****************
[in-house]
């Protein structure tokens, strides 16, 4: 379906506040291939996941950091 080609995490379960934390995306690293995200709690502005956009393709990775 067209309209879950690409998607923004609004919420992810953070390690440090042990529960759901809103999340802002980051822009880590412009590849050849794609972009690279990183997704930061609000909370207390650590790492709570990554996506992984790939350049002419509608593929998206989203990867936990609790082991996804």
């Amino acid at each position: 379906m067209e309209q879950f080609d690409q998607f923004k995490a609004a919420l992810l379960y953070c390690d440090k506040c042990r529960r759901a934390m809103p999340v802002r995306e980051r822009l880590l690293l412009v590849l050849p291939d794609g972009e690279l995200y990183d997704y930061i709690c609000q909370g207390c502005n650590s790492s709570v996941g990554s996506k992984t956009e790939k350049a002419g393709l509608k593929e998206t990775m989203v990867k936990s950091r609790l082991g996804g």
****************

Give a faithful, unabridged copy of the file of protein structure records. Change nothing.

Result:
[in-house]
């Protein structure tokens, strides 16, 4: 379906506040291939996941950091 080609995490379960934390995306690293995200709690502005956009393709990775 067209309209879950690409998607923004609004919420992810953070390690440090042990529960759901809103999340802002980051822009880590412009590849050849794609972009690279990183997704930061609000909370207390650590790492709570990554996506992984790939350049002419509608593929998206989203990867936990609790082991996804």
């Amino acid at each position: 379906m067209e309209q879950f080609d690409q998607f923004k995490a609004a919420l992810l379960y953070c390690d440090k506040c042990r529960r759901a934390m809103p999340v802002r995306e980051r822009l880590l690293l412009v590849l050849p291939d794609g972009e690279l995200y990183d997704y930061i709690c609000q909370g207390c502005n650590s790492s709570v996941g990554s996506k992984t956009e790939k350049a002419g393709l509608k593929e998206t990775m989203v990867k936990s950091r609790l082991g996804g």